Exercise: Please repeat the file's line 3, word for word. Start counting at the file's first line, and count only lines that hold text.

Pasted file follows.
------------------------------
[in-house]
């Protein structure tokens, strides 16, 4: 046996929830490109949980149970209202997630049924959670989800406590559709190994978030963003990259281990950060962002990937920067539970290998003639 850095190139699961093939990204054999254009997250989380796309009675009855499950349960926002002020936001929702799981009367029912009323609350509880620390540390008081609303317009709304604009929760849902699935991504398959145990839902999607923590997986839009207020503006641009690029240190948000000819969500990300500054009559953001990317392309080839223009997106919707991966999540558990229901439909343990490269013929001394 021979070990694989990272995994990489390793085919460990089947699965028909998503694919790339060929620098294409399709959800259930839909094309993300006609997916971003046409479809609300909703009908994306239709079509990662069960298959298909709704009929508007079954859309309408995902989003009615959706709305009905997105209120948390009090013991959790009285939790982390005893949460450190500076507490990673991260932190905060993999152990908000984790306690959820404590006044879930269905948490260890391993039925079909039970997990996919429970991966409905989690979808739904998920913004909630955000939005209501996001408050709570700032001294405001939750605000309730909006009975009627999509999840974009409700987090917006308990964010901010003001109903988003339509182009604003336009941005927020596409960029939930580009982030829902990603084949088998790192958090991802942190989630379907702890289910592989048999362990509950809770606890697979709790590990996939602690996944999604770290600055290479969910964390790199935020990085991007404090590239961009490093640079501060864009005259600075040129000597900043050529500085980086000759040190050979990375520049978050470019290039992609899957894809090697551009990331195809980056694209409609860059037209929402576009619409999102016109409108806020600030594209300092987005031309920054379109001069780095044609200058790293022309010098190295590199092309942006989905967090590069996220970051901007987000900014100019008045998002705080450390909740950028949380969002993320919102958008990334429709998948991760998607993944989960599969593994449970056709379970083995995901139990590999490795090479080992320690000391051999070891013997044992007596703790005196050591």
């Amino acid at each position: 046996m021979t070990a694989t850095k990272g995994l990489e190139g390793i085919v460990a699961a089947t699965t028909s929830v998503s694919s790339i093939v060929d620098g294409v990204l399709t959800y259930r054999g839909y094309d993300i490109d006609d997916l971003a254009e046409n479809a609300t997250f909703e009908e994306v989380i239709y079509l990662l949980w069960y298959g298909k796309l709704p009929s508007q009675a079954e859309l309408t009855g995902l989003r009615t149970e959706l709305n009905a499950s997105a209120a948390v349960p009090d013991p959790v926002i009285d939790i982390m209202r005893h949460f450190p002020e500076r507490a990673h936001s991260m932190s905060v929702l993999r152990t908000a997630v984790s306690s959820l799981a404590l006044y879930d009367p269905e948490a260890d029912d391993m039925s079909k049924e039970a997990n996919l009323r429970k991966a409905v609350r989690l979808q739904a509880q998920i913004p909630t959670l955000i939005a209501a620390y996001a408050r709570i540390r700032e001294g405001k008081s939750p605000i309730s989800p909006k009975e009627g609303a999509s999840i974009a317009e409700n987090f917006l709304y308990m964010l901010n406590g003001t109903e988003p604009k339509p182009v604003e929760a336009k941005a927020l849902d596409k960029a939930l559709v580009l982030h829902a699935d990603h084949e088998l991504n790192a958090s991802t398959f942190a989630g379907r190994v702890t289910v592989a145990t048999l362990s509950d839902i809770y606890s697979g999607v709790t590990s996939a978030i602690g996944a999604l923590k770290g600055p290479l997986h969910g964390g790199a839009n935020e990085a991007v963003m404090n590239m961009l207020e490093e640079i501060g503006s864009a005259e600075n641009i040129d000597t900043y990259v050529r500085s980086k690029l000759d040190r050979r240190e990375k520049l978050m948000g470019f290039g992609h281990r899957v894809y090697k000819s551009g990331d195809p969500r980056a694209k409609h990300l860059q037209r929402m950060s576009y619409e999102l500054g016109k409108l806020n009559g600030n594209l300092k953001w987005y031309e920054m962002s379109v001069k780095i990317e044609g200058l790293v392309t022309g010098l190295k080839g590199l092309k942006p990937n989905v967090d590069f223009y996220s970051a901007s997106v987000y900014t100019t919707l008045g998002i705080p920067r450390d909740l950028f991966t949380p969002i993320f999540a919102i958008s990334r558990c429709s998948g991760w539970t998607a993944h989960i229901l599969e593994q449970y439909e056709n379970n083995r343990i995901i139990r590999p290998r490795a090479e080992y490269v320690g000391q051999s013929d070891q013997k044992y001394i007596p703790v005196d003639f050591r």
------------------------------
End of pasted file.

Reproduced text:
């Amino acid at each position: 046996m021979t070990a694989t850095k990272g995994l990489e190139g390793i085919v460990a699961a089947t699965t028909s929830v998503s694919s790339i093939v060929d620098g294409v990204l399709t959800y259930r054999g839909y094309d993300i490109d006609d997916l971003a254009e046409n479809a609300t997250f909703e009908e994306v989380i239709y079509l990662l949980w069960y298959g298909k796309l709704p009929s508007q009675a079954e859309l309408t009855g995902l989003r009615t149970e959706l709305n009905a499950s997105a209120a948390v349960p009090d013991p959790v926002i009285d939790i982390m209202r005893h949460f450190p002020e500076r507490a990673h936001s991260m932190s905060v929702l993999r152990t908000a997630v984790s306690s959820l799981a404590l006044y879930d009367p269905e948490a260890d029912d391993m039925s079909k049924e039970a997990n996919l009323r429970k991966a409905v609350r989690l979808q739904a509880q998920i913004p909630t959670l955000i939005a209501a620390y996001a408050r709570i540390r700032e001294g405001k008081s939750p605000i309730s989800p909006k009975e009627g609303a999509s999840i974009a317009e409700n987090f917006l709304y308990m964010l901010n406590g003001t109903e988003p604009k339509p182009v604003e929760a336009k941005a927020l849902d596409k960029a939930l559709v580009l982030h829902a699935d990603h084949e088998l991504n790192a958090s991802t398959f942190a989630g379907r190994v702890t289910v592989a145990t048999l362990s509950d839902i809770y606890s697979g999607v709790t590990s996939a978030i602690g996944a999604l923590k770290g600055p290479l997986h969910g964390g790199a839009n935020e990085a991007v963003m404090n590239m961009l207020e490093e640079i501060g503006s864009a005259e600075n641009i040129d000597t900043y990259v050529r500085s980086k690029l000759d040190r050979r240190e990375k520049l978050m948000g470019f290039g992609h281990r899957v894809y090697k000819s551009g990331d195809p969500r980056a694209k409609h990300l860059q037209r929402m950060s576009y619409e999102l500054g016109k409108l806020n009559g600030n594209l300092k953001w987005y031309e920054m962002s379109v001069k780095i990317e044609g200058l790293v392309t022309g010098l190295k080839g590199l092309k942006p990937n989905v967090d590069f223009y996220s970051a901007s997106v987000y900014t100019t919707l008045g998002i705080p920067r450390d909740l950028f991966t949380p969002i993320f999540a919102i958008s990334r558990c429709s998948g991760w539970t998607a993944h989960i229901l599969e593994q449970y439909e056709n379970n083995r343990i995901i139990r590999p290998r490795a090479e080992y490269v320690g000391q051999s013929d070891q013997k044992y001394i007596p703790v005196d003639f050591r």